Teaching English to Autistic Children, or any language, can be a daunting but rewarding task for many teachers, especially those without any experience with autism. It is noteworthy that Autistic children have a hard time with verbal communication and expressing themselves, which presents unique challenges for their performance in languages.
To teach English to autistic children it is essential to plan strategies to address their specific needs and requirements. Use of visual aids, Routine explanations, Realia and Real situations, discussions with other professionals will all help. However positivity and patience are of equal value.
Some Autistic children may need a little extra help, time and patience to fulfil their potential, but to help make sure their learning can be as effective as possible and you as a parent or teacher can build your own confidence and well as theirs we go into a little more detail below.
Use Of Visual Aids to Teach English to Autistic Children.
Use visual aids, such as pictures, videos and realia to teach new vocabulary words. For example, teachers can use flashcards, real objects or apps that have pictures of objects on them. this is beneficial to all learners of English as it turns the abstract of the word into a real touchable or at least visual thing.
When teaching English to autistic children, of which many may be visual learners, it also offers a multiple intelligences approach and reduces the chances of frustration setting in from lack of understanding, if there is a relatable image or item to help explain the vocabulary or grammar point.
Visual cues introduce a word association ( if teaching Vocabulary or grammar items like verbs or adjectives) that can help focus students, all students, minds.
Use Realia When Introducing Topics or Vocabulary
Try to use natural objects when teaching new words, not just drawings or cartoon images. This approach may help autistic children distinguish what is real and what is not.
If you are showing a photograph of, a actual tree for example, prepare the student by saying something like, “We are going to look at a picture of a tree.” Showing images without explanation may be confusing to many autistic students who have difficulty interpreting abstract photos quickly.
If you have the option of using realia in the classroom, then do so, it may not be easy to get hold of a dinosaur for example! but a fossil, or if discussing trees then a branch or twig. It allows the chance to use other senses, rather than just listening and sight and caters for learner diversity in general but especially in autism.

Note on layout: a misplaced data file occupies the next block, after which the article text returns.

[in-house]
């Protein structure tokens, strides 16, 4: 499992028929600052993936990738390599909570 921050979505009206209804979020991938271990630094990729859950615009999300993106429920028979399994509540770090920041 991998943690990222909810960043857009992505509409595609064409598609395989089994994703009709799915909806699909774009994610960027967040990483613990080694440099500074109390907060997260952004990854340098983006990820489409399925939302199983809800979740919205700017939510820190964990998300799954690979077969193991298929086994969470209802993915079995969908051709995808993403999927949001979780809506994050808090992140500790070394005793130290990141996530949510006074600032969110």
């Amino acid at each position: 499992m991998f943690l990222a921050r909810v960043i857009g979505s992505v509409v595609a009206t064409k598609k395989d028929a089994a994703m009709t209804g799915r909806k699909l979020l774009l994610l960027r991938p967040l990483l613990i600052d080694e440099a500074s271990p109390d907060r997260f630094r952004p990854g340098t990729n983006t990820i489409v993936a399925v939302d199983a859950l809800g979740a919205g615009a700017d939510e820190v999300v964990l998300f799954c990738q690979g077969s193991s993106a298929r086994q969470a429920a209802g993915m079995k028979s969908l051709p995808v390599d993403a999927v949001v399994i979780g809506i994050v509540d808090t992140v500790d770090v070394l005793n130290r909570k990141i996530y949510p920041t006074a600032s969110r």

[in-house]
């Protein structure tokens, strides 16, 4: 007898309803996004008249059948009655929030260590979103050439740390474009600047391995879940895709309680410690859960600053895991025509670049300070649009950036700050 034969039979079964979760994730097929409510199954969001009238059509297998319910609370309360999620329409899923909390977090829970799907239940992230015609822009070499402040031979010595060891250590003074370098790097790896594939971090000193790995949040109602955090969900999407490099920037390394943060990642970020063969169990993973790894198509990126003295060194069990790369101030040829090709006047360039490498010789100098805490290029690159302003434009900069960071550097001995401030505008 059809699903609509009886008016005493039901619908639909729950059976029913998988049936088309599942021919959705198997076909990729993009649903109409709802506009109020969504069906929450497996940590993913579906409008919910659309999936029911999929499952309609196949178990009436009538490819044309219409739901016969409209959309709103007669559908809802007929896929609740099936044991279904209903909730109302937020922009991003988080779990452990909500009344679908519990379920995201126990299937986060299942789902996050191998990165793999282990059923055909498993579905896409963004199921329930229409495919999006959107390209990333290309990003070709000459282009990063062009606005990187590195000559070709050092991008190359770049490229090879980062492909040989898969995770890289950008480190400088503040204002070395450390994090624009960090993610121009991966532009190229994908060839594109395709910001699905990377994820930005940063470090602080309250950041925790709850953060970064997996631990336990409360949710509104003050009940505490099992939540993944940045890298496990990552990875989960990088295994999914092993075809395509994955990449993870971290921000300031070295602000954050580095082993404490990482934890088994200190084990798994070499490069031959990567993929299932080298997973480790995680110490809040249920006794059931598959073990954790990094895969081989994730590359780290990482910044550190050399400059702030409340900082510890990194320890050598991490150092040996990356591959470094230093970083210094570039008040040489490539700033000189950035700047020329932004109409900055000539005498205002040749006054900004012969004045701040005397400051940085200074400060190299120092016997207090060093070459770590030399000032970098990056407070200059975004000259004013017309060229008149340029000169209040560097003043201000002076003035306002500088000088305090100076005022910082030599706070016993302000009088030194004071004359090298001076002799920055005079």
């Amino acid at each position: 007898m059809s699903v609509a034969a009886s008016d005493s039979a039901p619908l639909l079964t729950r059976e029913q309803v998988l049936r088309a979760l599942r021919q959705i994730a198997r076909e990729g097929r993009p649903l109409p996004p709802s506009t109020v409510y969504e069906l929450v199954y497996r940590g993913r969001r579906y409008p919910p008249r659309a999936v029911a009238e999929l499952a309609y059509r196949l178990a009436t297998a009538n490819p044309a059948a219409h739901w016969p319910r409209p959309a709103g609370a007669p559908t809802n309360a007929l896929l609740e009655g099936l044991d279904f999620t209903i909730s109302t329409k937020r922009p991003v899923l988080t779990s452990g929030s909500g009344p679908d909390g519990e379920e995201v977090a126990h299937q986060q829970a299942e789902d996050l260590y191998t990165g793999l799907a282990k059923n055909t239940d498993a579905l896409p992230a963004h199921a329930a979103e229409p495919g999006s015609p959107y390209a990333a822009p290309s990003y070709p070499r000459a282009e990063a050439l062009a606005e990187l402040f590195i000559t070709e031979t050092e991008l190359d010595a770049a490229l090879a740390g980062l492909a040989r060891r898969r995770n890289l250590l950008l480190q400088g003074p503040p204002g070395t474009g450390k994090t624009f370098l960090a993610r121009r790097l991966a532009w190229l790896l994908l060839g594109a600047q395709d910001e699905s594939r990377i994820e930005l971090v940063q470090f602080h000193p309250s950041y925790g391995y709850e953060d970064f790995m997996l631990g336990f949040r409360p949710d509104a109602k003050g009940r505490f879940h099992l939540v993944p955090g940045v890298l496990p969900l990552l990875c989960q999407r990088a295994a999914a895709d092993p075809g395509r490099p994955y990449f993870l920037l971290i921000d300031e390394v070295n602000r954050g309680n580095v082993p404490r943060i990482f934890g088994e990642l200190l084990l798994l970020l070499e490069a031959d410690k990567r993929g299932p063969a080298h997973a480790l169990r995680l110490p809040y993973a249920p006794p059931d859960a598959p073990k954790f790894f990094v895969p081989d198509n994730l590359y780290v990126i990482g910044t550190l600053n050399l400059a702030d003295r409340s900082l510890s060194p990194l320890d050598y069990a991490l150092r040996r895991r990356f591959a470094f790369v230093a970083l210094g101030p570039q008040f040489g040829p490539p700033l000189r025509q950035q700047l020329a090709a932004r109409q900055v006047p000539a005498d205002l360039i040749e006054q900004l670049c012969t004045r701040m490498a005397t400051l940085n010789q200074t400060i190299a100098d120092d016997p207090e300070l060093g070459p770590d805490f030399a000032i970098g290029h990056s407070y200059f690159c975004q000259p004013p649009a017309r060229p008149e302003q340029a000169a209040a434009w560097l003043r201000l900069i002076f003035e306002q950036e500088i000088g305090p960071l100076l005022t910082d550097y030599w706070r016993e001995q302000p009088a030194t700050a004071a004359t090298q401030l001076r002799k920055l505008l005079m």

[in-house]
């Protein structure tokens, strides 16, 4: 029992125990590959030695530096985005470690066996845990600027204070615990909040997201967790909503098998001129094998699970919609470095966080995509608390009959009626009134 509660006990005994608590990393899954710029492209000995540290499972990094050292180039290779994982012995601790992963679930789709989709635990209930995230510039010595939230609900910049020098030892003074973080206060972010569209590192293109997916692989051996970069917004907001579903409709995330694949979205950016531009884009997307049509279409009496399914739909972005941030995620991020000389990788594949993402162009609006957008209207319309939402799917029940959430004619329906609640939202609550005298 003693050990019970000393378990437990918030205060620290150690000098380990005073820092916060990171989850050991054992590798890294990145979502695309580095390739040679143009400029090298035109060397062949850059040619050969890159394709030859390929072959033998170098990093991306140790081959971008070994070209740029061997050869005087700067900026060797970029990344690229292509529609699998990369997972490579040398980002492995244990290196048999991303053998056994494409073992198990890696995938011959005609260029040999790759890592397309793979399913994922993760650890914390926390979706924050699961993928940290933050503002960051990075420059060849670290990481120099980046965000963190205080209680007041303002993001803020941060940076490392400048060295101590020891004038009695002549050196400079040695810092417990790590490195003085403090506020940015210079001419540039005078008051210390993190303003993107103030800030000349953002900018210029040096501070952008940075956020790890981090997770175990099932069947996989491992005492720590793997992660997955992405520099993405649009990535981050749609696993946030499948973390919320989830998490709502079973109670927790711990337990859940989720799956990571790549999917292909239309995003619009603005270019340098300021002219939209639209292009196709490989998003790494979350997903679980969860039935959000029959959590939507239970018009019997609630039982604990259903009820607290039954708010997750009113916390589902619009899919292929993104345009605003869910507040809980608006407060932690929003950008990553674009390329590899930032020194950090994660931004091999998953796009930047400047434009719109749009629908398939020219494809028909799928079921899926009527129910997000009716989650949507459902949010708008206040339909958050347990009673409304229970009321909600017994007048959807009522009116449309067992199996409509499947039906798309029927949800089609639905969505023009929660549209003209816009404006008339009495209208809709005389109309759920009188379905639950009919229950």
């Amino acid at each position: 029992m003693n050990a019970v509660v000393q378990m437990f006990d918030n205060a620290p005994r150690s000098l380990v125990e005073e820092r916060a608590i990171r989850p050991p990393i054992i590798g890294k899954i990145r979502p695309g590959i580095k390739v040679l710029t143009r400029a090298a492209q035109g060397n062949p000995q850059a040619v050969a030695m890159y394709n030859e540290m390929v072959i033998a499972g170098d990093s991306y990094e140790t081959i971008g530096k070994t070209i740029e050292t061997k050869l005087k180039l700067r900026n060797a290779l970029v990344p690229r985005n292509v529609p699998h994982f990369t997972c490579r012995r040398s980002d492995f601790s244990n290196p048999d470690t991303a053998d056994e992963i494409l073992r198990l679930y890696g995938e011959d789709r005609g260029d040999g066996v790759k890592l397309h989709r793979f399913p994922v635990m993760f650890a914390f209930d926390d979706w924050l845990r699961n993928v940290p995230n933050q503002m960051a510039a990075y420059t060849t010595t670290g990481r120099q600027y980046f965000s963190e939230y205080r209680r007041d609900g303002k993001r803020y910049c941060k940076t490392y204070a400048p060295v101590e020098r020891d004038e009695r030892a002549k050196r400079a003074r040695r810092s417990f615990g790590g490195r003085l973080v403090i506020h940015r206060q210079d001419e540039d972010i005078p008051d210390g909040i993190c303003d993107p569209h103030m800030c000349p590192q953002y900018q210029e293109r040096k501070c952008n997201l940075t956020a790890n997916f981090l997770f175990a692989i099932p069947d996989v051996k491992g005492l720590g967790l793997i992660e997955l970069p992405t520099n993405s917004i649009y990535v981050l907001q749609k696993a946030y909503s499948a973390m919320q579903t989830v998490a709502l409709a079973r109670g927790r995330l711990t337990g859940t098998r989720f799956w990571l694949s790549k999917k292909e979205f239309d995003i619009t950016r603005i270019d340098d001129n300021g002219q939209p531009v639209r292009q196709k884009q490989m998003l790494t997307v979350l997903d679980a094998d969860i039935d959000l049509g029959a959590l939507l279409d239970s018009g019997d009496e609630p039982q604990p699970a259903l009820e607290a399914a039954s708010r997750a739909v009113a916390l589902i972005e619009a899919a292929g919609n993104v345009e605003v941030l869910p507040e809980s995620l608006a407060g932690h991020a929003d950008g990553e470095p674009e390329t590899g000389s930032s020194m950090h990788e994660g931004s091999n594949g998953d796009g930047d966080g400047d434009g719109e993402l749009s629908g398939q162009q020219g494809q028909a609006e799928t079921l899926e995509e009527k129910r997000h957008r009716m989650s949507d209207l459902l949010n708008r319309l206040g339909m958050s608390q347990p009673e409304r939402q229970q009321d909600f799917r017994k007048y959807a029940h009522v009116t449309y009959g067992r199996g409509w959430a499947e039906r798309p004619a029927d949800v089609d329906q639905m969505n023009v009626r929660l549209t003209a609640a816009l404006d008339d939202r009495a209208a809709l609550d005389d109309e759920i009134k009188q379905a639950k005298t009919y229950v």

Introduce What Is Happening next In Class
Keep the lesson flowing and take the time to explain what is going to happen in class at each stage, especially if movement, or a change of teaching ( video, talk or song etc) is going to occur. This allows students to follow and be prepared for what is coming.
Have the lesson flow on the board or on screen and point to it as each aspect is approaching or has been covered. This always autistic students to be aware of where in the lesson they are and what is coming next. it helps to prevent confusion, anxiety or frustration, and is good practice anyway.
Teach English to Autistic Children: Keep Sentences Short
Stick to short, unambiguous sentences when teaching English to autistic children. Sentences with complex structures and clauses may be complex for them to comprehend, especially in early years.
Break down longer thoughts into smaller chunks to allow the child to process the information faster. Always check comprehension and make sure the students are following you. You can then adjust as needed.
If you want your student to know that a specific cat is chasing a particular mouse, say, “The cat chases the mouse.” Don’t try to make it seem sophisticated by adding long explanations of why they are doing this or how they are doing it. Focus on one concept at a time. Complexity can be built in when appropriate at a later stage.
Procedural Learning: Step by Step
If the child responds well to learning through steps or procedures, it may be best for you to apply this method in your teaching practice. Teach English to autistic children using procedural learning means using lists, infographic diagrams, stories, and other strategies which require sequential order.